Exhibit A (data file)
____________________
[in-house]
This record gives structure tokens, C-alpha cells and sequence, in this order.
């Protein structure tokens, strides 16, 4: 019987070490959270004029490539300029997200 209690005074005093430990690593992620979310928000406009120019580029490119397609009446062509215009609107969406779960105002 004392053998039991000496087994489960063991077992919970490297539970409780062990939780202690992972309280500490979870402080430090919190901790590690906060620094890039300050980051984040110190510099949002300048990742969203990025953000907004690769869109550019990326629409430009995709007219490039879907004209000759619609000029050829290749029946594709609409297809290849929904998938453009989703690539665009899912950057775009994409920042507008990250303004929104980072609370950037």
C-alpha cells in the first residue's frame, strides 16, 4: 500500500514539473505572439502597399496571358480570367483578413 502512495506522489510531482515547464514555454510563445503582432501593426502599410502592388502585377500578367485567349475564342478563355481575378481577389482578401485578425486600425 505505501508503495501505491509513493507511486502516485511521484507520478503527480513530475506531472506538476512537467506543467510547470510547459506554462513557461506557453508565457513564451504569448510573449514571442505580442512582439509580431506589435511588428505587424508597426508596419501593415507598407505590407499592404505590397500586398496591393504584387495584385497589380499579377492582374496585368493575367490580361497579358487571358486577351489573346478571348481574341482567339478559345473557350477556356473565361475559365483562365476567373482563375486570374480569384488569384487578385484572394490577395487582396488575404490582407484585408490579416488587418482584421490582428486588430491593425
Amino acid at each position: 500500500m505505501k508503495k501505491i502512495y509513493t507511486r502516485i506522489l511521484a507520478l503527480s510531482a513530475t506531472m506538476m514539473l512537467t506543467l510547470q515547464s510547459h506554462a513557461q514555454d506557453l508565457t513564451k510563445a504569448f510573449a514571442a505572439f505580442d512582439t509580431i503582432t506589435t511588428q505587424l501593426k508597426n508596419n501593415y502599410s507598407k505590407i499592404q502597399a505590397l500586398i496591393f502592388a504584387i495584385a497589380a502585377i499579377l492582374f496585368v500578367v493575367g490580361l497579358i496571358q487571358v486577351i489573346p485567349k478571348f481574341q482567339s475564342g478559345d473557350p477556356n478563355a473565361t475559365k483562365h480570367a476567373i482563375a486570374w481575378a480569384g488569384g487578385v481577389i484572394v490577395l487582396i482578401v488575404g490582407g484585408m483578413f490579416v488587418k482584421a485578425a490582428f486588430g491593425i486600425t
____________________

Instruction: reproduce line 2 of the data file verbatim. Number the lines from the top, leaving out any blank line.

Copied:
This record gives structure tokens, C-alpha cells and sequence, in this order.